There's some lesser known holiday films in our collection: Beyond Tomorrow, It Happened on 5th Avenue, Mixed Nuts, Rupert the Great, and Shop Around the Corner

We have multiple versions of A Christmas Carol in 1938, 1984, 1992, and 2009 excluding the classic 1951 Alastair Sim version which we may include one day. The Sim version is regarded as the best of the genre with a tour-de-force performance and the standard by which all other Scrooges are measured. 

Similarly, we don't have the 1970 film Scrooge with Albert Finney, but do have the 1988 Scrooged with Bill Murray. Two more variations on the same Christmas Carol theme, the first one is a musical, the second (what else) is a comedy with Murray.

The Man Who Invented Christmas (2017) is a biographical drama which recreates author Charles Dickens struggle to write A Christmas Carol. Set in the 1840s London, it stars Dan Stevens, Christopher Plummer, and Jonathan Pryce and focuses on Dickens' obsession with writing and completing the story during the holiday season.

The Man Who Saved Christmas (2002) is based on the story of toy inventor Alfred Carlton (AC) Gilbert who was forced by the U.S. Government to turn his factory into a munitions plant during the WWI. (AC Gilbert trained to be a physician but created the Erector set and founded one of the largest U.S. toy manufacturers.)

The 1947 film, The Bishop's Wife with Cary Grant, David Niven, Loretta Young was redone and retitled as The Preacher's Wife in 1996 and starred Whitney Houston and Denzel Washington. (I like this one; Grenville tolerates it because of Grant and Niven.)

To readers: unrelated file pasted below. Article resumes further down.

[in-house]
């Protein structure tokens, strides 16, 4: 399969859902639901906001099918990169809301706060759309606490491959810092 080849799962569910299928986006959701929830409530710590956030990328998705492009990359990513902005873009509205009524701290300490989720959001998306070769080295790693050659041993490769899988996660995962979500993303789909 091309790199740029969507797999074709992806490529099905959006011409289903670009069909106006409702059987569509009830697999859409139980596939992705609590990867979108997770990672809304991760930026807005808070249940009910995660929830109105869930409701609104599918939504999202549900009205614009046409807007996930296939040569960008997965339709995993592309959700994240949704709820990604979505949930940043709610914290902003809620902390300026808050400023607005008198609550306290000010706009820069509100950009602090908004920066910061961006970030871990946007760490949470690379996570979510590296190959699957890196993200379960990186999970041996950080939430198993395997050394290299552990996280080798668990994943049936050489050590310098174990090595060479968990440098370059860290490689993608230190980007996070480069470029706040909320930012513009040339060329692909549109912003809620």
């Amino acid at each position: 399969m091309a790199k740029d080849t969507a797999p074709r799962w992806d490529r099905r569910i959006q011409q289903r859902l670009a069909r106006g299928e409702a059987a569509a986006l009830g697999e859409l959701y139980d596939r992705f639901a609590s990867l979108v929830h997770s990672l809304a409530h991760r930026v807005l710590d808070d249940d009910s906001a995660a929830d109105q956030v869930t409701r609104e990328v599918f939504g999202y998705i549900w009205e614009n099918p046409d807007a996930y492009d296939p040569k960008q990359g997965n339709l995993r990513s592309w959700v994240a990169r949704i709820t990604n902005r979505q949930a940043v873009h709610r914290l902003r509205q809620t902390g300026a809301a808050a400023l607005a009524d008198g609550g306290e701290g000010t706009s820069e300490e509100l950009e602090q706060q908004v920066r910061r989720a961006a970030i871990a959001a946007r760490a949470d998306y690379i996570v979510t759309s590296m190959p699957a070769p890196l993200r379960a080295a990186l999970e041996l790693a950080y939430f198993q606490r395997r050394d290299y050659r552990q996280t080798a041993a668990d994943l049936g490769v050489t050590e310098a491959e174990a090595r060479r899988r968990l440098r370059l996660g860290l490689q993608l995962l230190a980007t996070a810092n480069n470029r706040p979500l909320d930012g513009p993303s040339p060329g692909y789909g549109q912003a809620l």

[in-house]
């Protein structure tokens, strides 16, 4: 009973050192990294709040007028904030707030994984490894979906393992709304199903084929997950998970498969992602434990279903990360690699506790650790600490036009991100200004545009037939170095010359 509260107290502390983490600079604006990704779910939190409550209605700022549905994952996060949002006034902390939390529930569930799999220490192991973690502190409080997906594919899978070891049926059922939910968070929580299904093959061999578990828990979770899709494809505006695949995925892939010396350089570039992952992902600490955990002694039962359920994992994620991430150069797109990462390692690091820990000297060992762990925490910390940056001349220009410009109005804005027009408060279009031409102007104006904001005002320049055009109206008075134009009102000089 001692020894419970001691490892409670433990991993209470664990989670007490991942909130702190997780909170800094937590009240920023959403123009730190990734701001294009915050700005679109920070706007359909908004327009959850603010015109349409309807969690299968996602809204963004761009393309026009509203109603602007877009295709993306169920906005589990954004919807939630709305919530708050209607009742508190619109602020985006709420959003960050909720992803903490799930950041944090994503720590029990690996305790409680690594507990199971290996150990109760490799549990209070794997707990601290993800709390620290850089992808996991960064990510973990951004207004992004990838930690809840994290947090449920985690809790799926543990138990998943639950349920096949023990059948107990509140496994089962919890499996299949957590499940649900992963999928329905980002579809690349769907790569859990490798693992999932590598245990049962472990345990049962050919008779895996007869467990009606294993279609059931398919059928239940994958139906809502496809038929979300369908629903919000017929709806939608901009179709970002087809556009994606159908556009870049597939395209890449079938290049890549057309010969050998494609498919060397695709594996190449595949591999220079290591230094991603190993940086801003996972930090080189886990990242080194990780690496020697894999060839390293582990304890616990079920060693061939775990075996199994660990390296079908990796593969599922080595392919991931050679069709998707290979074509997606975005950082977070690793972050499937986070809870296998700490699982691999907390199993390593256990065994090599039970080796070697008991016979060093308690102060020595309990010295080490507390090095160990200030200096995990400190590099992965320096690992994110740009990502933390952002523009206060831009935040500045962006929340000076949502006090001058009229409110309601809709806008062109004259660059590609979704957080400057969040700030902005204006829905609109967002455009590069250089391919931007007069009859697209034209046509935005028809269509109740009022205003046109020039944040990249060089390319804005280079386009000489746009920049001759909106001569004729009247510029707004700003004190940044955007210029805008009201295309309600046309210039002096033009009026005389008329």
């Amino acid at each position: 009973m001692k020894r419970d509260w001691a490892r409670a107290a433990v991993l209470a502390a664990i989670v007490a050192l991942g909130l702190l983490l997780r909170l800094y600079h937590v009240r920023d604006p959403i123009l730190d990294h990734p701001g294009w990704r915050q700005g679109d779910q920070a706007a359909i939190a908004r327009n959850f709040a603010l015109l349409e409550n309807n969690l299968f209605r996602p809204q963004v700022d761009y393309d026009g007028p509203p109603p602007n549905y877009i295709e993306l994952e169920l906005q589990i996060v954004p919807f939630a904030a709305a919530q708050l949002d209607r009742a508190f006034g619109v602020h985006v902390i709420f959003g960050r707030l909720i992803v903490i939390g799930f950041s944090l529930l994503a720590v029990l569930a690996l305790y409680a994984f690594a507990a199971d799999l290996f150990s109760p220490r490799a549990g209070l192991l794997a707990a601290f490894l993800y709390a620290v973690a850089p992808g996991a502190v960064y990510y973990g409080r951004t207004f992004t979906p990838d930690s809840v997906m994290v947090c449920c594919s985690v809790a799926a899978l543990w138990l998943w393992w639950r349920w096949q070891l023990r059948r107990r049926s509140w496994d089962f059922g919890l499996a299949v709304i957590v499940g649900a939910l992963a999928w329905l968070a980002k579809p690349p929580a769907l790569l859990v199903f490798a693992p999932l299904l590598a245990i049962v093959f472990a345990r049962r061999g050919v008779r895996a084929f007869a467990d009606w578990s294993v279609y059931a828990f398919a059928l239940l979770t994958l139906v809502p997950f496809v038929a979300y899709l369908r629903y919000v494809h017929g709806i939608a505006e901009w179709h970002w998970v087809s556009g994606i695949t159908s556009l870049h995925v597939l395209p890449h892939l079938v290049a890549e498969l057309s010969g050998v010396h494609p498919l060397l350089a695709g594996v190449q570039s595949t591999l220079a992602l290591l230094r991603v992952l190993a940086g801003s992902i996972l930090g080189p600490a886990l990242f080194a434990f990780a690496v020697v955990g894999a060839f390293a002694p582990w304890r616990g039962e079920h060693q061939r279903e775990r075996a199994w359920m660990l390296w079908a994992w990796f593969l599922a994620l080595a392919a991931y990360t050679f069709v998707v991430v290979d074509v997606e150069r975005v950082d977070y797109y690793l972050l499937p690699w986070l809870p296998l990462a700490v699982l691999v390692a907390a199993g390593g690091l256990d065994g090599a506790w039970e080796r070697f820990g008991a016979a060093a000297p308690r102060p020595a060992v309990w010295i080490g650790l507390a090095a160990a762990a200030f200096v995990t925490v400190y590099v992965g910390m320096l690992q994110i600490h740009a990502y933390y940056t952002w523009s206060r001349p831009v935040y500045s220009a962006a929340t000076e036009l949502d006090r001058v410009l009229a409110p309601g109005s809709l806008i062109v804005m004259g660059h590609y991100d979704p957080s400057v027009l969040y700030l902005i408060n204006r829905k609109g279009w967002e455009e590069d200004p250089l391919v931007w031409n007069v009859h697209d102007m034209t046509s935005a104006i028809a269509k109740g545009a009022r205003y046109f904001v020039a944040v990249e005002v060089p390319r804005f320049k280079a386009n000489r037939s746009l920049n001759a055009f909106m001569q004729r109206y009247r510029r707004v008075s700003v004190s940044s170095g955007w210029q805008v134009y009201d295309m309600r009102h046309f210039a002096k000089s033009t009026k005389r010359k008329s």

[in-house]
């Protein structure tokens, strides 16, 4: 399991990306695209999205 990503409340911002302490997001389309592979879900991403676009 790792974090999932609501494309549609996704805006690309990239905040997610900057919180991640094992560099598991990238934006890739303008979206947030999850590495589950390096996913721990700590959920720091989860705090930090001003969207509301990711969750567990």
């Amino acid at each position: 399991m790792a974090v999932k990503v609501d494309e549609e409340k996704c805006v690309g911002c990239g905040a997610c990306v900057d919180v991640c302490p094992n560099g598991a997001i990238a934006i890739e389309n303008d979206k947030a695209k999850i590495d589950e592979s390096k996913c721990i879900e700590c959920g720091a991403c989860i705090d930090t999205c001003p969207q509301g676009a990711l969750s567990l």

Miracle on 34th Street was popular in 1947 with Edmund Gwenn, John Payne and Maureen O'Hara. The same title was used in the 1994 version by writer/producer John Hughes and starred Richard Attenborough, Elizabeth Perkins, Dylan McDermott. (The movie was adapted from a story by Valentine Davies, American film and television writer, producer, and director. Both versions were released by 20th Century Fox.)

Another 1947 film, It Happened on 5th Avenue, lost the Academy Award for Best Story to Valentine Davies. This comedy set in New York City during the Christmas season starred Victor Moore, Don DeFore, Charles Ruggles and Gale Storm. Coincidentally, the story was originally optioned by Liberty Films in 1945 for director Frank Capra who opted to direct It's a Wonderful Life instead.

The 1940 film, The Shop Around the Corner with James Stewart and Margaret Sullavan had a holiday theme which was lost when it became the basis of the 1994 film, You've Got Mail with Tom Hanks and Meg Ryan. (The setting for the original film is Budapest.)

The 2004 film, Christmas with the Kranks starring Tim Allen and Jamie Lee Curtis is based on the 2001 novel, Skipping Christmas by John Grisham. (Personally, I think they should have used the same title as the book.)

Our favorite holiday trilogy is the Santa Clause series with Tim Allen in the title role. The first film was released in 1994, followed up by sequels in 2002 and 2006. (We always watch them in sequence on a weekend.) 

An animated squirrel is the headliner in the 1950 film, The Great Rupert which starred Jimmy Durante who sings in this film, which also includes a romance.